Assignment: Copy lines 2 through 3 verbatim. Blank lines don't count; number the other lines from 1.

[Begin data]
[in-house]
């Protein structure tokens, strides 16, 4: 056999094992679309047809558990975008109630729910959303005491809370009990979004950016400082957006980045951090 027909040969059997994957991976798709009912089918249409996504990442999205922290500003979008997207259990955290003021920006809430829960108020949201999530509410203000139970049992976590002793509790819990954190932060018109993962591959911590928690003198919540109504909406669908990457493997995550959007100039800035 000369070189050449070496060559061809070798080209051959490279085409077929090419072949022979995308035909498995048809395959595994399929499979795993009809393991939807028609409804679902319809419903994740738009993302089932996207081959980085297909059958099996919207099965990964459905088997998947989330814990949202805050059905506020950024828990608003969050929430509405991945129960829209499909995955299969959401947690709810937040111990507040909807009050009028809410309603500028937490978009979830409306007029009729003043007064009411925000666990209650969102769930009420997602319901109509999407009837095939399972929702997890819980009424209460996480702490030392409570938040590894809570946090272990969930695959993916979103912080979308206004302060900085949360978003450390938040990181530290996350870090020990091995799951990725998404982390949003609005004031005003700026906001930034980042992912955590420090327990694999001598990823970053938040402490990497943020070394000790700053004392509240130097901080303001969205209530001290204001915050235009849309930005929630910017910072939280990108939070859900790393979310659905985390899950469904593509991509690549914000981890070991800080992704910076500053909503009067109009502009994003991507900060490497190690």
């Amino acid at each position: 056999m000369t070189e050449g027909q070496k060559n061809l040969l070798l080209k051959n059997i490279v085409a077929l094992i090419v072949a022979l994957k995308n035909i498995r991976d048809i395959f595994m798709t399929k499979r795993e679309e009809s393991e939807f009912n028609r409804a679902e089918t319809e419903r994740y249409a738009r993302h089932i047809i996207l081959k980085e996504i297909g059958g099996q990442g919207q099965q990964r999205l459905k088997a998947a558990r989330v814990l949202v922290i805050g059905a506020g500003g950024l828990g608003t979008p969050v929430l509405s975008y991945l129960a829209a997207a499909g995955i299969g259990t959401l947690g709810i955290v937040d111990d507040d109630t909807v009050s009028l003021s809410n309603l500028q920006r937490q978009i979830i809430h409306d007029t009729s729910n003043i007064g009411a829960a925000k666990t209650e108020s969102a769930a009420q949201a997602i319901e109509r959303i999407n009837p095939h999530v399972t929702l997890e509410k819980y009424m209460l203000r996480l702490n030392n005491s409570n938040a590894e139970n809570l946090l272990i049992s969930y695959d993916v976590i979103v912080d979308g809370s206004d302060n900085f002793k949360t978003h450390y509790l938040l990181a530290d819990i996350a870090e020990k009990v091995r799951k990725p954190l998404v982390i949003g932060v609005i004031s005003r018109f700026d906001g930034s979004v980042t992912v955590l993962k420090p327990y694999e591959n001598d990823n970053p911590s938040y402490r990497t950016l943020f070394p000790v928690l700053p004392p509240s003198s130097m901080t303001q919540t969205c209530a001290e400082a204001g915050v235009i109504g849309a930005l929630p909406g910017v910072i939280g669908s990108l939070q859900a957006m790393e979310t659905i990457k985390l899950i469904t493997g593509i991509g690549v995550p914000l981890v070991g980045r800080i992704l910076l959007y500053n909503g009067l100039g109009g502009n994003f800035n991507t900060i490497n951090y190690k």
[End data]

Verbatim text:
């Protein structure tokens, strides 16, 4: 056999094992679309047809558990975008109630729910959303005491809370009990979004950016400082957006980045951090 027909040969059997994957991976798709009912089918249409996504990442999205922290500003979008997207259990955290003021920006809430829960108020949201999530509410203000139970049992976590002793509790819990954190932060018109993962591959911590928690003198919540109504909406669908990457493997995550959007100039800035 000369070189050449070496060559061809070798080209051959490279085409077929090419072949022979995308035909498995048809395959595994399929499979795993009809393991939807028609409804679902319809419903994740738009993302089932996207081959980085297909059958099996919207099965990964459905088997998947989330814990949202805050059905506020950024828990608003969050929430509405991945129960829209499909995955299969959401947690709810937040111990507040909807009050009028809410309603500028937490978009979830409306007029009729003043007064009411925000666990209650969102769930009420997602319901109509999407009837095939399972929702997890819980009424209460996480702490030392409570938040590894809570946090272990969930695959993916979103912080979308206004302060900085949360978003450390938040990181530290996350870090020990091995799951990725998404982390949003609005004031005003700026906001930034980042992912955590420090327990694999001598990823970053938040402490990497943020070394000790700053004392509240130097901080303001969205209530001290204001915050235009849309930005929630910017910072939280990108939070859900790393979310659905985390899950469904593509991509690549914000981890070991800080992704910076500053909503009067109009502009994003991507900060490497190690």
């Amino acid at each position: 056999m000369t070189e050449g027909q070496k060559n061809l040969l070798l080209k051959n059997i490279v085409a077929l094992i090419v072949a022979l994957k995308n035909i498995r991976d048809i395959f595994m798709t399929k499979r795993e679309e009809s393991e939807f009912n028609r409804a679902e089918t319809e419903r994740y249409a738009r993302h089932i047809i996207l081959k980085e996504i297909g059958g099996q990442g919207q099965q990964r999205l459905k088997a998947a558990r989330v814990l949202v922290i805050g059905a506020g500003g950024l828990g608003t979008p969050v929430l509405s975008y991945l129960a829209a997207a499909g995955i299969g259990t959401l947690g709810i955290v937040d111990d507040d109630t909807v009050s009028l003021s809410n309603l500028q920006r937490q978009i979830i809430h409306d007029t009729s729910n003043i007064g009411a829960a925000k666990t209650e108020s969102a769930a009420q949201a997602i319901e109509r959303i999407n009837p095939h999530v399972t929702l997890e509410k819980y009424m209460l203000r996480l702490n030392n005491s409570n938040a590894e139970n809570l946090l272990i049992s969930y695959d993916v976590i979103v912080d979308g809370s206004d302060n900085f002793k949360t978003h450390y509790l938040l990181a530290d819990i996350a870090e020990k009990v091995r799951k990725p954190l998404v982390i949003g932060v609005i004031s005003r018109f700026d906001g930034s979004v980042t992912v955590l993962k420090p327990y694999e591959n001598d990823n970053p911590s938040y402490r990497t950016l943020f070394p000790v928690l700053p004392p509240s003198s130097m901080t303001q919540t969205c209530a001290e400082a204001g915050v235009i109504g849309a930005l929630p909406g910017v910072i939280g669908s990108l939070q859900a957006m790393e979310t659905i990457k985390l899950i469904t493997g593509i991509g690549v995550p914000l981890v070991g980045r800080i992704l910076l959007y500053n909503g009067l100039g109009g502009n994003f800035n991507t900060i490497n951090y190690k």